The plant names written in Latin are so confusing. Why don’t you just call everything by its regular English name?
There are several good reasons for using botanical nomenclature when identifying plants. For one, scientific names are an international language, so each species of plant (or other living creature) is identified by the same name throughout the world. Scientific names also reveal relationships among plants by grouping those with similar characteristics and evolutionary paths into the same order, family, or genus. The two-word name given to a species, such as Vinca minor or Ginkgo biloba, is called a binomial or scientific name. It’s often written in italics with the first of the two words capitalized.
In contrast, common names of plants can be imprecise. “Snowball bush” can refer to several types of viburnum or hydrangea; “bluebell” can be the English bulb of meadows, the wildflower of North American woodlands, or any of several summer-blooming perennials. The plant I call beebalm (Monarda didyma) you may know as Oswego tea or wild bergamot.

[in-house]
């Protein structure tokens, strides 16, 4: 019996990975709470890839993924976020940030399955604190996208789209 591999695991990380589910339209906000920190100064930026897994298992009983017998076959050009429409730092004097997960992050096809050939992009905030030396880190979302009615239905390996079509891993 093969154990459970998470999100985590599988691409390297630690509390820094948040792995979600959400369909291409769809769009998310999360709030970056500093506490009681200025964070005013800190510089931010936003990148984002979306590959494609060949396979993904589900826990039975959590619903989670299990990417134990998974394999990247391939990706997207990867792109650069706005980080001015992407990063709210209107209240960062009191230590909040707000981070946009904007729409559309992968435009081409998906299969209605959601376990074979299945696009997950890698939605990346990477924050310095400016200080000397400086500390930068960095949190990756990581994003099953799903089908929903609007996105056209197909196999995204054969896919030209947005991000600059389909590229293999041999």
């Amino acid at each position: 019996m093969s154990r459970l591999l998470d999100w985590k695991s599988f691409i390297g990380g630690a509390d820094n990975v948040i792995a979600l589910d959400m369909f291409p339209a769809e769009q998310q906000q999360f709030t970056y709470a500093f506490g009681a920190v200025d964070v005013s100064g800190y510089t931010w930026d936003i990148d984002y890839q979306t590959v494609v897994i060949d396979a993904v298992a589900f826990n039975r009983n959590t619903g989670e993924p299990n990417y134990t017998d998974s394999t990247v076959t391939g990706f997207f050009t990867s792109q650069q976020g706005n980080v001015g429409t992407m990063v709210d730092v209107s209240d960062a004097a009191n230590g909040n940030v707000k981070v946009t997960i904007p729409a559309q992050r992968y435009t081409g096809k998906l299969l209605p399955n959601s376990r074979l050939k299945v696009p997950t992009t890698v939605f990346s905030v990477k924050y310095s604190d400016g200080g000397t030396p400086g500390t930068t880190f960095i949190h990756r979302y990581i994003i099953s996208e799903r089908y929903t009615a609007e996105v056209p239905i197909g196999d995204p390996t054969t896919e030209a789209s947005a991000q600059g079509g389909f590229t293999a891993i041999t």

There’s nothing wrong with using common names, but knowing the scientific name of a plant will help you to search for more information about it online or to find a retailer that sells it. If you are unsure of how to pronounce those Latinized names, do what a botany professor told me years ago: Whether you know the correct pronunciation or not, always say scientific names in a strong and authoritative voice, and everyone else will think they’ve been saying them wrong. —Doug Hall